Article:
How do you test your mobile app? Do you just download it and check the obvious things, or do you go deeper and try to find bugs in your code? If you want to test out your app with a broader array of users, then automated testing is the way to go. In this article, we will discuss some of the benefits of using Appium for automated testing on iOS and Android, as well as how to set up your environment for the best experience.
Why should you test your app?
There are a couple of reasons why you should test your app: 1) it’s going to save you money and time. 2) it’s going to increase your app’s user experience and it’ll be more user-friendly. 3) it’s going to increase your app’s conversion rate.
There are two primary ways to test your mobile app for performance: iOS and Android. We’ll cover both the iOS and Android testing platforms, but we will only be using one of them on this specific example.
What is Appium?
Appium is an online cloud platform that helps you test your mobile apps so that you can continually improve your performance and ultimately get a higher percentage of your users using your app, instead of having to focus on just the people who use your app.
If you are familiar with Microsoft’s Edge and how it can leverage web technologies to provide an improved user experience and boost conversion, then you are familiar with using web-powered testing tools. While this is obviously less resource-intensive, there are a couple of drawbacks to such tools.
The main drawback is that the experience is often not as intuitive as to how your site or app would be. Even just running an app emulator in Google Chrome is more visually rewarding than trying to use an on-site browser on a PC.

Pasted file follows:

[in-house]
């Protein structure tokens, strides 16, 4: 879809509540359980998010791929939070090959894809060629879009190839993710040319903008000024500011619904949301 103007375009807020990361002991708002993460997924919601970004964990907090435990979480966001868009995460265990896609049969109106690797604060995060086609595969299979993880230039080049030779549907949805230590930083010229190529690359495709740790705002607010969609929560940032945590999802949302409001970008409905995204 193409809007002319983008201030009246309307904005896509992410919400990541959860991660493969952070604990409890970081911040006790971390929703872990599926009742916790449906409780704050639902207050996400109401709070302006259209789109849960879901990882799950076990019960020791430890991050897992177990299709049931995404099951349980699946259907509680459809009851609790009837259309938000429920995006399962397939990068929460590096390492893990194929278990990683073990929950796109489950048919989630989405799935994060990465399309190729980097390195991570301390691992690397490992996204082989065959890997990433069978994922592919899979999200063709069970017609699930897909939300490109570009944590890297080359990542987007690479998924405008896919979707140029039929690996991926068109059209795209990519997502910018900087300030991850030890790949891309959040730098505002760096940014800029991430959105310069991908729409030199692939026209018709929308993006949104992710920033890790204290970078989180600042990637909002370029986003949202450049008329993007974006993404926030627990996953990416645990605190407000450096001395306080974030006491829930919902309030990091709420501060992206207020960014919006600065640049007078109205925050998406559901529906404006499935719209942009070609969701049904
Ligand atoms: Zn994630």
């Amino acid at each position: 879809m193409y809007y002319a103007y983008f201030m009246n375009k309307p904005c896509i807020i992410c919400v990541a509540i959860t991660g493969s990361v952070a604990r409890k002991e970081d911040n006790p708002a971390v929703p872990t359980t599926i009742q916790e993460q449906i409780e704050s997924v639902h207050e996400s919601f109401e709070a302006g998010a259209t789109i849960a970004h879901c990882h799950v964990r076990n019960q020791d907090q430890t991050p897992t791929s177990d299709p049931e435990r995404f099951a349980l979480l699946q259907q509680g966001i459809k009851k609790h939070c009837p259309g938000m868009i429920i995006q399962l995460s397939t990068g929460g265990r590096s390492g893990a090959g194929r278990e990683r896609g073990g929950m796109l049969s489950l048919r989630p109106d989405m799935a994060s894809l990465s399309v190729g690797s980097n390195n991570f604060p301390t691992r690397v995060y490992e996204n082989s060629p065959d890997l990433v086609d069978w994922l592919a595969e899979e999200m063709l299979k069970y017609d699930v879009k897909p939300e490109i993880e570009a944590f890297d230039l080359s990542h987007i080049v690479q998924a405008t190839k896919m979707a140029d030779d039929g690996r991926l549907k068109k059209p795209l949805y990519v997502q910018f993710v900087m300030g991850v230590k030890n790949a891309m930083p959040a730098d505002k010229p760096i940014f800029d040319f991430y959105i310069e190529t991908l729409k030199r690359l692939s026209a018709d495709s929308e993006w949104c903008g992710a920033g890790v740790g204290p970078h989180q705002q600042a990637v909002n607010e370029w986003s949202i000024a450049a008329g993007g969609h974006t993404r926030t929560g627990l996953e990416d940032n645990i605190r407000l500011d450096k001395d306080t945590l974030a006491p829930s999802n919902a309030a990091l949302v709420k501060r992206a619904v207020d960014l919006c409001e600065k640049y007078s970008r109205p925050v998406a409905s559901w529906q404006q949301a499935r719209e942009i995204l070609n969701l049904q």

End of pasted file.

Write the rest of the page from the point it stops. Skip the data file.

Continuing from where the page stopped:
With the rise in smartphone adoption, there is a greater need for apps to provide a better mobile user experience, and this is where there are many different testing solutions available, especially for those businesses that have many different app versions and need a way to test for each version individually.
However, the problem becomes that once you start running hundreds or even thousands of test campaigns, you begin to become overwhelmed and it’s a relatively difficult task to keep them all organized.
Enter the Appium platform. Appium’s unique approach is to turn the track-and-trouble traditional testing tools into a system that enhances the user’s response.
How does Appium work?
Appium is an open-source test automation framework for use in testing mobile native, hybrid, and web apps. It’s an automated testing tool to run tests written in different programming languages against mobile apps using different frameworks and mobile operating systems. It supports most mobile platforms like Android, iOS, and Windows Phone.
Why use Appium?
Because it’s fast and doesn’t require any technical knowledge or coding skills to set it up. It’s also open-source, which means many other developers use and maintain it. And unlike other platforms such as Selenium, you’re not limited in terms of languages you can use.
According to Google, Appium supports the following programming languages: C, Kotlin, Swift, Objective-C, C++, Python, C#, Go, Julia, Ethereum, Jing, PHP, Julia, Kotlin, Node.js, PHP, Java, Kotlin.
Benefits of using Appium for your Automated Testing Needs.
Easy to Use:
No setup required (especially if you’re a single developer). At its core, Appium is just a server running an application. At the time of writing, there is an easy-to-use web frontend that enables you to quickly and easily set up your environment for Appium testing.
Allows Check Scripts:
What if you want to reuse code? One downside you may find with using Appium is that certain features make it incompatible with certain apps and frameworks.